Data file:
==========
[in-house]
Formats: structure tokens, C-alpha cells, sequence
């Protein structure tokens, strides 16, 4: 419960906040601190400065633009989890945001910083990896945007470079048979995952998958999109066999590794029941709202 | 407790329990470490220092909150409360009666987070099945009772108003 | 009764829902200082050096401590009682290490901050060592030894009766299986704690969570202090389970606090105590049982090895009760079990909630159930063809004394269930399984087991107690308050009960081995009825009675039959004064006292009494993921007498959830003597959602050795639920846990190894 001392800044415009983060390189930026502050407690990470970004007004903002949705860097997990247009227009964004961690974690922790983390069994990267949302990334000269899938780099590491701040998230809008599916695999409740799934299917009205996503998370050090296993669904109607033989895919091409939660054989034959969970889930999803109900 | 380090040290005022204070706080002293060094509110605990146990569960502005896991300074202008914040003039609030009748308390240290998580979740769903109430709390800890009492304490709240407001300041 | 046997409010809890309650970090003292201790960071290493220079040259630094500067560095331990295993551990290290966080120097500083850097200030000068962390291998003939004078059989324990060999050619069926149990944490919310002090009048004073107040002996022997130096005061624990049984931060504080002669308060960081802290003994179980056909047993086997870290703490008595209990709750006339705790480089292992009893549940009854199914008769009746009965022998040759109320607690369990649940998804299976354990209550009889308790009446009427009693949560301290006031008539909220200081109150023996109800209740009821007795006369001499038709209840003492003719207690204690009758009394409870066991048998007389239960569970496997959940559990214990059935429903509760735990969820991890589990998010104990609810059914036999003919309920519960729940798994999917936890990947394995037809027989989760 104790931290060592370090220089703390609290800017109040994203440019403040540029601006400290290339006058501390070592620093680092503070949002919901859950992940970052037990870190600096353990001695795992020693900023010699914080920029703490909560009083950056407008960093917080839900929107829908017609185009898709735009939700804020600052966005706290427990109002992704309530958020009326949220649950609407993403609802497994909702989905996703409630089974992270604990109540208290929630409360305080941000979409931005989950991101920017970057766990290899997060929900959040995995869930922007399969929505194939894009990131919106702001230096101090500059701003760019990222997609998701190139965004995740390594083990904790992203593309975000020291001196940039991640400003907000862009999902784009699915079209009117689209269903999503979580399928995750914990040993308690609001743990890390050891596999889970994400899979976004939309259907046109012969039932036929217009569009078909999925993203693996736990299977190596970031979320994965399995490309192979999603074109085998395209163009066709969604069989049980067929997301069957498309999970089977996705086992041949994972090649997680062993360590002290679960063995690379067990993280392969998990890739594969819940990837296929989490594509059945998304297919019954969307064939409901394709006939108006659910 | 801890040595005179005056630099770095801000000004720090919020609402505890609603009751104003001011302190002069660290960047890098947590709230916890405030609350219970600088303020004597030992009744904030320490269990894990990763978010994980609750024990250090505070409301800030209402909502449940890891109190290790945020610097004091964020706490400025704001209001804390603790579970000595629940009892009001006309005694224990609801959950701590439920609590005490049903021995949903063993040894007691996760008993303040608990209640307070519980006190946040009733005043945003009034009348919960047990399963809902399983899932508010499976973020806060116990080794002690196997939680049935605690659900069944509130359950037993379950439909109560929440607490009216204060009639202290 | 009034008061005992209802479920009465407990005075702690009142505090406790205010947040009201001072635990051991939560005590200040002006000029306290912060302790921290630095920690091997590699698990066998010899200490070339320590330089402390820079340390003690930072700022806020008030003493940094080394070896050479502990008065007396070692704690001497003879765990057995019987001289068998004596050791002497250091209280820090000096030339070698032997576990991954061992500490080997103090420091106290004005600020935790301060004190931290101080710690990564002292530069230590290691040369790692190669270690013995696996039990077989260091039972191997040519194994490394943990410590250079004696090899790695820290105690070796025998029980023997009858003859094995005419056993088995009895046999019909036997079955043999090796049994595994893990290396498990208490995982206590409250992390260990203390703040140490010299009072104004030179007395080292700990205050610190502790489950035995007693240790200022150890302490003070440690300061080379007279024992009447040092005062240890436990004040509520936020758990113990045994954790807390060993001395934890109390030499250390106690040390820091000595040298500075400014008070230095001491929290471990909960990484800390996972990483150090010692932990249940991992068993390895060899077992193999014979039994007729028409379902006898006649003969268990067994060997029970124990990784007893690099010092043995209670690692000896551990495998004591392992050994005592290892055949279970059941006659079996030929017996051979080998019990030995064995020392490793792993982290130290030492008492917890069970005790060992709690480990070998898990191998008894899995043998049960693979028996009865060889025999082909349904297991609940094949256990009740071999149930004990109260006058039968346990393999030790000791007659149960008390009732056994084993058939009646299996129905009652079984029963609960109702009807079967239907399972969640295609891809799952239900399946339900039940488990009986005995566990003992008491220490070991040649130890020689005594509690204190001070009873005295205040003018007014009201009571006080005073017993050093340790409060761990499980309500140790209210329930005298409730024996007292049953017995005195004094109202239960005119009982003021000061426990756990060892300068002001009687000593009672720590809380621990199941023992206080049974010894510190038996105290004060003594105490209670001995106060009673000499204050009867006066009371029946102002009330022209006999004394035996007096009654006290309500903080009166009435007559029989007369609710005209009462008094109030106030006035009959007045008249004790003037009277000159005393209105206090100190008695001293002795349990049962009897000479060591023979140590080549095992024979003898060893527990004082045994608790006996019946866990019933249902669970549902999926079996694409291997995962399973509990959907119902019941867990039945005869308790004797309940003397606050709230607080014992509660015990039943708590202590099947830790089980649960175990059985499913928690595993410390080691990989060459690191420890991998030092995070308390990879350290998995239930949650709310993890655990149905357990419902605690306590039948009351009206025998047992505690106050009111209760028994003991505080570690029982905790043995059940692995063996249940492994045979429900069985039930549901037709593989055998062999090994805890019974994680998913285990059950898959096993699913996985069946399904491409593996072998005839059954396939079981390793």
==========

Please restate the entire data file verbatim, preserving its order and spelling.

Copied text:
[in-house]
Formats: structure tokens, C-alpha cells, sequence
């Protein structure tokens, strides 16, 4: 419960906040601190400065633009989890945001910083990896945007470079048979995952998958999109066999590794029941709202 | 407790329990470490220092909150409360009666987070099945009772108003 | 009764829902200082050096401590009682290490901050060592030894009766299986704690969570202090389970606090105590049982090895009760079990909630159930063809004394269930399984087991107690308050009960081995009825009675039959004064006292009494993921007498959830003597959602050795639920846990190894 001392800044415009983060390189930026502050407690990470970004007004903002949705860097997990247009227009964004961690974690922790983390069994990267949302990334000269899938780099590491701040998230809008599916695999409740799934299917009205996503998370050090296993669904109607033989895919091409939660054989034959969970889930999803109900 | 380090040290005022204070706080002293060094509110605990146990569960502005896991300074202008914040003039609030009748308390240290998580979740769903109430709390800890009492304490709240407001300041 | 046997409010809890309650970090003292201790960071290493220079040259630094500067560095331990295993551990290290966080120097500083850097200030000068962390291998003939004078059989324990060999050619069926149990944490919310002090009048004073107040002996022997130096005061624990049984931060504080002669308060960081802290003994179980056909047993086997870290703490008595209990709750006339705790480089292992009893549940009854199914008769009746009965022998040759109320607690369990649940998804299976354990209550009889308790009446009427009693949560301290006031008539909220200081109150023996109800209740009821007795006369001499038709209840003492003719207690204690009758009394409870066991048998007389239960569970496997959940559990214990059935429903509760735990969820991890589990998010104990609810059914036999003919309920519960729940798994999917936890990947394995037809027989989760 104790931290060592370090220089703390609290800017109040994203440019403040540029601006400290290339006058501390070592620093680092503070949002919901859950992940970052037990870190600096353990001695795992020693900023010699914080920029703490909560009083950056407008960093917080839900929107829908017609185009898709735009939700804020600052966005706290427990109002992704309530958020009326949220649950609407993403609802497994909702989905996703409630089974992270604990109540208290929630409360305080941000979409931005989950991101920017970057766990290899997060929900959040995995869930922007399969929505194939894009990131919106702001230096101090500059701003760019990222997609998701190139965004995740390594083990904790992203593309975000020291001196940039991640400003907000862009999902784009699915079209009117689209269903999503979580399928995750914990040993308690609001743990890390050891596999889970994400899979976004939309259907046109012969039932036929217009569009078909999925993203693996736990299977190596970031979320994965399995490309192979999603074109085998395209163009066709969604069989049980067929997301069957498309999970089977996705086992041949994972090649997680062993360590002290679960063995690379067990993280392969998990890739594969819940990837296929989490594509059945998304297919019954969307064939409901394709006939108006659910 | 801890040595005179005056630099770095801000000004720090919020609402505890609603009751104003001011302190002069660290960047890098947590709230916890405030609350219970600088303020004597030992009744904030320490269990894990990763978010994980609750024990250090505070409301800030209402909502449940890891109190290790945020610097004091964020706490400025704001209001804390603790579970000595629940009892009001006309005694224990609801959950701590439920609590005490049903021995949903063993040894007691996760008993303040608990209640307070519980006190946040009733005043945003009034009348919960047990399963809902399983899932508010499976973020806060116990080794002690196997939680049935605690659900069944509130359950037993379950439909109560929440607490009216204060009639202290 | 009034008061005992209802479920009465407990005075702690009142505090406790205010947040009201001072635990051991939560005590200040002006000029306290912060302790921290630095920690091997590699698990066998010899200490070339320590330089402390820079340390003690930072700022806020008030003493940094080394070896050479502990008065007396070692704690001497003879765990057995019987001289068998004596050791002497250091209280820090000096030339070698032997576990991954061992500490080997103090420091106290004005600020935790301060004190931290101080710690990564002292530069230590290691040369790692190669270690013995696996039990077989260091039972191997040519194994490394943990410590250079004696090899790695820290105690070796025998029980023997009858003859094995005419056993088995009895046999019909036997079955043999090796049994595994893990290396498990208490995982206590409250992390260990203390703040140490010299009072104004030179007395080292700990205050610190502790489950035995007693240790200022150890302490003070440690300061080379007279024992009447040092005062240890436990004040509520936020758990113990045994954790807390060993001395934890109390030499250390106690040390820091000595040298500075400014008070230095001491929290471990909960990484800390996972990483150090010692932990249940991992068993390895060899077992193999014979039994007729028409379902006898006649003969268990067994060997029970124990990784007893690099010092043995209670690692000896551990495998004591392992050994005592290892055949279970059941006659079996030929017996051979080998019990030995064995020392490793792993982290130290030492008492917890069970005790060992709690480990070998898990191998008894899995043998049960693979028996009865060889025999082909349904297991609940094949256990009740071999149930004990109260006058039968346990393999030790000791007659149960008390009732056994084993058939009646299996129905009652079984029963609960109702009807079967239907399972969640295609891809799952239900399946339900039940488990009986005995566990003992008491220490070991040649130890020689005594509690204190001070009873005295205040003018007014009201009571006080005073017993050093340790409060761990499980309500140790209210329930005298409730024996007292049953017995005195004094109202239960005119009982003021000061426990756990060892300068002001009687000593009672720590809380621990199941023992206080049974010894510190038996105290004060003594105490209670001995106060009673000499204050009867006066009371029946102002009330022209006999004394035996007096009654006290309500903080009166009435007559029989007369609710005209009462008094109030106030006035009959007045008249004790003037009277000159005393209105206090100190008695001293002795349990049962009897000479060591023979140590080549095992024979003898060893527990004082045994608790006996019946866990019933249902669970549902999926079996694409291997995962399973509990959907119902019941867990039945005869308790004797309940003397606050709230607080014992509660015990039943708590202590099947830790089980649960175990059985499913928690595993410390080691990989060459690191420890991998030092995070308390990879350290998995239930949650709310993890655990149905357990419902605690306590039948009351009206025998047992505690106050009111209760028994003991505080570690029982905790043995059940692995063996249940492994045979429900069985039930549901037709593989055998062999090994805890019974994680998913285990059950898959096993699913996985069946399904491409593996072998005839059954396939079981390793």